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4. At Maidenhead H. G. [Herbert George] Wells

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"I was never wholehearted and simple about sexual things," Sir Richmond resumed presently. "Never. I do not think any man is. We are too much plastered-up things, too much the creatures of a tortuous and complicated evolution."

Dr. Martineau, under his green umbrella, nodded his conceded agreement.

"This--what shall I call it?--this Dream of Women, grew up in my mind as I grew up--as something independent of and much more important than the reality of Women. It came only very slowly into relation with that. That girl on the Dymchurch beach was one of the first links, but she ceased very speedily to be real--she joined the women of dreamland at last altogether. She became a sort of legendary incarnation. I thought of these dream women not only as something beautiful but as something exceedingly kind and helpful. The girls and women I met belonged to a different creation. . . ."

Sir Richmond stopped abruptly and rowed a few long strokes.

Dr. Martineau sought information.

"I suppose," he said, "there was a sensuous element in these dreamings?"

"Certainly. A very strong one. It didn't dominate but it was a very powerful undertow."

"Was there any tendency in all this imaginative stuff to concentrate? To group itself about a single figure, the sort of thing that Victorians would have called an ideal?"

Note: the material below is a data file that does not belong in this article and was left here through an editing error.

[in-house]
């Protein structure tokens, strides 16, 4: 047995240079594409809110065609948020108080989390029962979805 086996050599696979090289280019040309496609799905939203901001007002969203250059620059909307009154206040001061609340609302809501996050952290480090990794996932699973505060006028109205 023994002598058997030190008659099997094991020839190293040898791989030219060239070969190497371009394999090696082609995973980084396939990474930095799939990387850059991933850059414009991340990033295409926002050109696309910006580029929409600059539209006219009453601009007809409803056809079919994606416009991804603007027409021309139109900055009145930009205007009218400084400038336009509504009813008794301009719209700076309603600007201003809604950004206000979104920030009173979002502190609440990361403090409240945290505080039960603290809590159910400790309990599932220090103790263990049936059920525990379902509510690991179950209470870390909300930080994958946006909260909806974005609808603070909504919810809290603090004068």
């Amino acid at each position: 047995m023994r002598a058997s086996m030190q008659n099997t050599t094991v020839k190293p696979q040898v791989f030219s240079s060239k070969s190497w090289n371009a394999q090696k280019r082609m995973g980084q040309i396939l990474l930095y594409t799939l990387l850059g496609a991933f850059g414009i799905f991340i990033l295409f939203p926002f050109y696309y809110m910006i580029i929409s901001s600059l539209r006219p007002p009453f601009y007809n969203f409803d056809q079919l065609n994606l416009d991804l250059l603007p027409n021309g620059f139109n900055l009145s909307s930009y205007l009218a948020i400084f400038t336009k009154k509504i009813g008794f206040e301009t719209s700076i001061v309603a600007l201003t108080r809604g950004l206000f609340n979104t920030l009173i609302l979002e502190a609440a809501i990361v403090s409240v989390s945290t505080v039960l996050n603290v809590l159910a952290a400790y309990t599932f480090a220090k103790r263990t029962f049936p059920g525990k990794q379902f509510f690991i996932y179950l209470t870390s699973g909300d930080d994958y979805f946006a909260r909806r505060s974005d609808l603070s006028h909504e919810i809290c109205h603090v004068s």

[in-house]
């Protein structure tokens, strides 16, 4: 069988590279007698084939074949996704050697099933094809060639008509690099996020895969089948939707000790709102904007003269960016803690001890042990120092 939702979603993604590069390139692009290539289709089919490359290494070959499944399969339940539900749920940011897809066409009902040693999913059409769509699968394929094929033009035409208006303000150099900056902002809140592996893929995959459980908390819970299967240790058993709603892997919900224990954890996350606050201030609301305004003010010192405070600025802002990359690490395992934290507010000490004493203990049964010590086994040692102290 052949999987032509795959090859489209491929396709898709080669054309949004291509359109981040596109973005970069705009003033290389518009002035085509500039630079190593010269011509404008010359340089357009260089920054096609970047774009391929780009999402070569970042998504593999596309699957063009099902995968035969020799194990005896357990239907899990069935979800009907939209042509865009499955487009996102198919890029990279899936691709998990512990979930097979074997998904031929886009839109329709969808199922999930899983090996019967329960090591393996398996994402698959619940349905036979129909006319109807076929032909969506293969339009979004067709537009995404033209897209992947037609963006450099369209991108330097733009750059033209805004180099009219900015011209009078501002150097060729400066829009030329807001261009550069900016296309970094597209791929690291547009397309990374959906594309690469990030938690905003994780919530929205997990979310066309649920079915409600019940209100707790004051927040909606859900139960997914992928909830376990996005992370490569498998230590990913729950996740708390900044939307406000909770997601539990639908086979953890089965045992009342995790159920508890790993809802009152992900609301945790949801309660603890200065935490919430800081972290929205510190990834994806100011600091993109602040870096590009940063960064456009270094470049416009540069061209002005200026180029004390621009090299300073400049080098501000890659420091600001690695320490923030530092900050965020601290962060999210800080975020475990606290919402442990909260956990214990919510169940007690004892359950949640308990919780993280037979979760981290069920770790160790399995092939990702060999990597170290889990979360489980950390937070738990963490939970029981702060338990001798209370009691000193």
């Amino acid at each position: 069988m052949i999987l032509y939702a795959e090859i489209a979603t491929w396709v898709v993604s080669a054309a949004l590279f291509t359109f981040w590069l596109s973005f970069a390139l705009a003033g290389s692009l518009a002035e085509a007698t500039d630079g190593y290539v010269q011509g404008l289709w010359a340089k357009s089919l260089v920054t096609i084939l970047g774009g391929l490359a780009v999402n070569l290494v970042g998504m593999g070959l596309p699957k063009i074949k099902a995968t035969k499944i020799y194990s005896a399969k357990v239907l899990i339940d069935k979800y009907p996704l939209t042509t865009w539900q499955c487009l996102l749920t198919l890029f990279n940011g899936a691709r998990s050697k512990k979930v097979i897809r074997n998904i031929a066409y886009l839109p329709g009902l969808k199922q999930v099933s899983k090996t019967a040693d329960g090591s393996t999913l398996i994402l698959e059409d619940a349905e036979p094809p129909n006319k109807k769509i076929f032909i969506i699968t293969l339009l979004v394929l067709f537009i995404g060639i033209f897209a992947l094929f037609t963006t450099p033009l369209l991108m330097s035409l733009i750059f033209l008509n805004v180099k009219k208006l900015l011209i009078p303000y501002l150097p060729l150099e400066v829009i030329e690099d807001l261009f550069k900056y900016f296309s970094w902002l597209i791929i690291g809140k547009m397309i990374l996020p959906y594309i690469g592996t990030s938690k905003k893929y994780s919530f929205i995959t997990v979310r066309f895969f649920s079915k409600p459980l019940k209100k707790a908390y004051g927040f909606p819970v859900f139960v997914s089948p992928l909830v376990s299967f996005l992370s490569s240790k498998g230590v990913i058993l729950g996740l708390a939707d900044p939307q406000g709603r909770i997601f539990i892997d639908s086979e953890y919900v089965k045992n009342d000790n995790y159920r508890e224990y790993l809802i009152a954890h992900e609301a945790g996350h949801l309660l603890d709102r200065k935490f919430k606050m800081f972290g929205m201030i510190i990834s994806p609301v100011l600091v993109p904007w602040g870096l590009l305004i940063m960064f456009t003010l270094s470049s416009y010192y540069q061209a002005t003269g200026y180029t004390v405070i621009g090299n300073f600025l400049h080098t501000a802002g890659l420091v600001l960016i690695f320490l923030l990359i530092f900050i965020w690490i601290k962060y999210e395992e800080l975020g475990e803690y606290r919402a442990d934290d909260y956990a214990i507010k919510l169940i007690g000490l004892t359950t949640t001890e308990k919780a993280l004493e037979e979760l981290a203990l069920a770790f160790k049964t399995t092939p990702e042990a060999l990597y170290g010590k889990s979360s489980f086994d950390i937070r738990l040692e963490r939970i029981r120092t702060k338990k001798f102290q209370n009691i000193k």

"Not a bit of it," said Sir Richmond with conviction. "There was always a tremendous lot of variety in my mind. In fact the thing I liked least in the real world was the way it was obsessed by the idea of pairing off with one particular set and final person. I liked to dream of a blonde goddess in her own Venusberg one day, and the next I would be off over the mountains with an armed Brunhild."

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"You had little thought of children?"

"As a young man?"


"None at all. I cannot recall a single philoprogenitive moment. These dream women were all conceived of, and I was conceived of, as being concerned in some tremendous enterprise--something quite beyond domesticity. It kept us related--gave us dignity. . . . Certainly it wasn't babies."

"All this is very interesting, very interesting, from the scientific point of view. A PRIORI it is not what one might have expected. Reasoning from the idea that all instincts and natural imaginations are adapted to a biological end and seeing that sex is essentially a method of procreation, one might reasonably expect a convergence, if not a complete concentration, upon the idea of offspring. It is almost as if there were other ends to be served. It is clear that Nature has not worked this impulse out to any sight of its end. Has not perhaps troubled to do so. The instinct of the male for the female isn't primarily for offspring--not even in the most intelligent and farseeing types. The desire just points to glowing satisfactions and illusions. Quite equally I think the desire of the female for the male ignores its end. Nature has set about this business in a CHEAP sort of way. She is like some pushful advertising tradesman. She isn't frank with us; she just humbugs us into what she wants with us. All very well in the early Stone Age--when the poor dear things never realized that their mutual endearments meant all the troubles and responsibilities of parentage. But NOW--!"

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The Secret Places of the Heart
H. G. [Herbert George] Wells

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